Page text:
Trenchard and Gordon: Cato's Letters

December 09, 2004

Cato's Letters: or Essays on Liberty, Civil and religious, and other Important Subjects
John Trenchard and Thomas Gordon
Ronald Hamowy, ed.
Four volumes in two
Indianapolis, Liberty Fund, 1995
Originally appeard 1720-1723 in the London Journal

The Liberty Fund is really really good at taking classics of Anglo-American political thought, getting a talented but not high-priced academic to edit them, and publishing them in a durable affordable paperback edition. I disagree with their politics, but I love their books.

Cato's Letters is a classic of eighteenth-century political thought. In fact, while some educated men read Locke and friends in the originals, most American colonists got their ideas of compact theory, religious toleration, and the need for a vigilant defence of liberty, from Trenchard and Gordon. They were the vessel through which Whigh politics and enlightenment political theory were transmitted to much of the colonies, and they were also a well-regarded model of style and power.

I read these back in October, but never got around to blogging them. The letters are all short essays, the first dozen or so inspired by the scandal of the South Seas Company, the last few rather odd little rants, but most of them short essays on political theory or political concerns. All are worried about the corrupting aspects of power, and all warn that wealth and privilege lead a governing class to act for their own interest and not the national interest. As such, it was enlightening to read them during the tail end of the recent Presidential election, for I kept finding bits and pieces that I wanted to cut and paste and send off to the newspaper as op-ed pieces against Bush and Cheyney.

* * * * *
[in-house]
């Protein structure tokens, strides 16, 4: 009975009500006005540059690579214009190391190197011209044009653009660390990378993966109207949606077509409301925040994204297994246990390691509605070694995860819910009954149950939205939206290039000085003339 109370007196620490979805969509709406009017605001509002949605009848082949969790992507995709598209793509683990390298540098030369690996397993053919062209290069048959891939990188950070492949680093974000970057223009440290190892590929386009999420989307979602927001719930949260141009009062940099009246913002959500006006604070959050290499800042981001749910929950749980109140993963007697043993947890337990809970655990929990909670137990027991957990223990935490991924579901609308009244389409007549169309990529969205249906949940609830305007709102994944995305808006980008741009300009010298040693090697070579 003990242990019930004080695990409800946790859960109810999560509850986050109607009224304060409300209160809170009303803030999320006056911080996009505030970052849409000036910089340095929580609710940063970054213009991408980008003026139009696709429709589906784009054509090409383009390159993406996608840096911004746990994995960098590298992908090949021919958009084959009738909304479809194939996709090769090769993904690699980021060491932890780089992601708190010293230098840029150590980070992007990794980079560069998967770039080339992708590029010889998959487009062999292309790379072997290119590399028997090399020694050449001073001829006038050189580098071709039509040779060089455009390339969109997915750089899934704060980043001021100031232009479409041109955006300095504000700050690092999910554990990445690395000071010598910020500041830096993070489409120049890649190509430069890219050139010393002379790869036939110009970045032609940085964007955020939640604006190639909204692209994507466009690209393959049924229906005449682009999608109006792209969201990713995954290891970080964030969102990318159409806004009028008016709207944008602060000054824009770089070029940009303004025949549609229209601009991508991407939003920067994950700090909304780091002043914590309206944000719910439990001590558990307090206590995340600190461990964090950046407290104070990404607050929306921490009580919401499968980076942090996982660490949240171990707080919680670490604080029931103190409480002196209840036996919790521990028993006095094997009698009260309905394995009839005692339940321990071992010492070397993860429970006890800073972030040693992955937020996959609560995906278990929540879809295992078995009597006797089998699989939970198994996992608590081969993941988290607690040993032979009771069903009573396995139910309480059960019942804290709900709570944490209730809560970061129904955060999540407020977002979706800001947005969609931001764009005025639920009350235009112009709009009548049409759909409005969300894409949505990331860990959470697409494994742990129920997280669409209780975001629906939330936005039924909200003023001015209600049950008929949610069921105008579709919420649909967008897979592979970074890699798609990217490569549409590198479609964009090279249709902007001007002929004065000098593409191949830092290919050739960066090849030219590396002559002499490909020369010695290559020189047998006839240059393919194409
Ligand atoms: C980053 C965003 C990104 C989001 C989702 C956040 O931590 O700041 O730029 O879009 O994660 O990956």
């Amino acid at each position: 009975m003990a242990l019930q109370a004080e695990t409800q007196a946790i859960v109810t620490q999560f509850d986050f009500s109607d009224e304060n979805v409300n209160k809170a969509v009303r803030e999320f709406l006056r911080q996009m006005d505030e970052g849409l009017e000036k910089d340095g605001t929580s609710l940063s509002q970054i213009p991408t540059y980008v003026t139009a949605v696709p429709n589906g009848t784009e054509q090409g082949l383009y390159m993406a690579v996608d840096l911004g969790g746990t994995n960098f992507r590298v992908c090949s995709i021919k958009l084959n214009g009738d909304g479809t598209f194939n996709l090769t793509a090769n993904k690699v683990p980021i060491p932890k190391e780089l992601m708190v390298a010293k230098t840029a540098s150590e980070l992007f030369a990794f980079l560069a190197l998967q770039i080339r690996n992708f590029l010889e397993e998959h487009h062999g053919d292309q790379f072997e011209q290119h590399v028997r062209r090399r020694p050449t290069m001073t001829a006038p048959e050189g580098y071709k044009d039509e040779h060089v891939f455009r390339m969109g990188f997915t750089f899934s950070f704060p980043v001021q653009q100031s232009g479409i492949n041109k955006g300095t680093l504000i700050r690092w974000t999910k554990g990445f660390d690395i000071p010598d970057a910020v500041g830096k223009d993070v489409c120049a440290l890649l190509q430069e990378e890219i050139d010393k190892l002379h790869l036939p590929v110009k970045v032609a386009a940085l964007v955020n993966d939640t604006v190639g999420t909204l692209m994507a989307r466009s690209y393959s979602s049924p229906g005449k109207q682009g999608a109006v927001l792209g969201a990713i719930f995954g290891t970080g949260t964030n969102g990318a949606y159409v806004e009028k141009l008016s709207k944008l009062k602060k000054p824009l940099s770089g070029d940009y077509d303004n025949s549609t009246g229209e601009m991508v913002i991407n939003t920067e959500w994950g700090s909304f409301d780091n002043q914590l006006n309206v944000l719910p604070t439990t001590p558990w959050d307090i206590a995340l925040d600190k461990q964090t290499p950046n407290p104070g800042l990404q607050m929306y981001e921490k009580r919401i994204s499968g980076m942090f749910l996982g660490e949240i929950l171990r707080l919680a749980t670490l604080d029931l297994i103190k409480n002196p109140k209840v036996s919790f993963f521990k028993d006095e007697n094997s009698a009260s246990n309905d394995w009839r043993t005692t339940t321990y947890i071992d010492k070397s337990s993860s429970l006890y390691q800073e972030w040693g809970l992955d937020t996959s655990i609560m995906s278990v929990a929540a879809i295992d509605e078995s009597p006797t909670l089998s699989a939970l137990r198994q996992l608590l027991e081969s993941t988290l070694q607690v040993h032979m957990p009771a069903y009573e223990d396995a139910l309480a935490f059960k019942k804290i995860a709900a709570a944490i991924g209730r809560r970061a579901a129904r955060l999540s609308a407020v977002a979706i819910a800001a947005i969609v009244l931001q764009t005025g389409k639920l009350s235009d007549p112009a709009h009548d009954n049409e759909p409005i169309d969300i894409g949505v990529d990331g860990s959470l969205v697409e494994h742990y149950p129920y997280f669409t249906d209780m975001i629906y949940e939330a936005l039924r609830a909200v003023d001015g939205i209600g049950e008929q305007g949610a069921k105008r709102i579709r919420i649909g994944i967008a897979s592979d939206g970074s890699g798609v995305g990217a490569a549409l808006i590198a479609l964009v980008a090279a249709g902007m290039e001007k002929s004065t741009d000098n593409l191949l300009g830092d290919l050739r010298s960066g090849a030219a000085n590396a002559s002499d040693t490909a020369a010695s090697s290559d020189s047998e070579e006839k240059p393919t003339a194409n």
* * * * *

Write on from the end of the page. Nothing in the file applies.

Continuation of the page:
The irony, of course, is that those same bits and pieces could easily have been sent in by Republicans as op-ed pieces during Bill Clinton's two terms.

I won't get into the details of the letters - there are a lot of them - but I will say that I like them. I should add that my students do not like them. I assigned Cato 42, on the difference between natural law and statute law, and I think it was one of the readings with the lowest completion rate of the entire syllabus. Trenchard and Gordon like nice fat multi-clause 18th-century sentences, and our reading habits to day are closer to "See Jane run."

Good stuff.

Posted by Red Ted at December 9, 2004 03:32 PM | TrackBack
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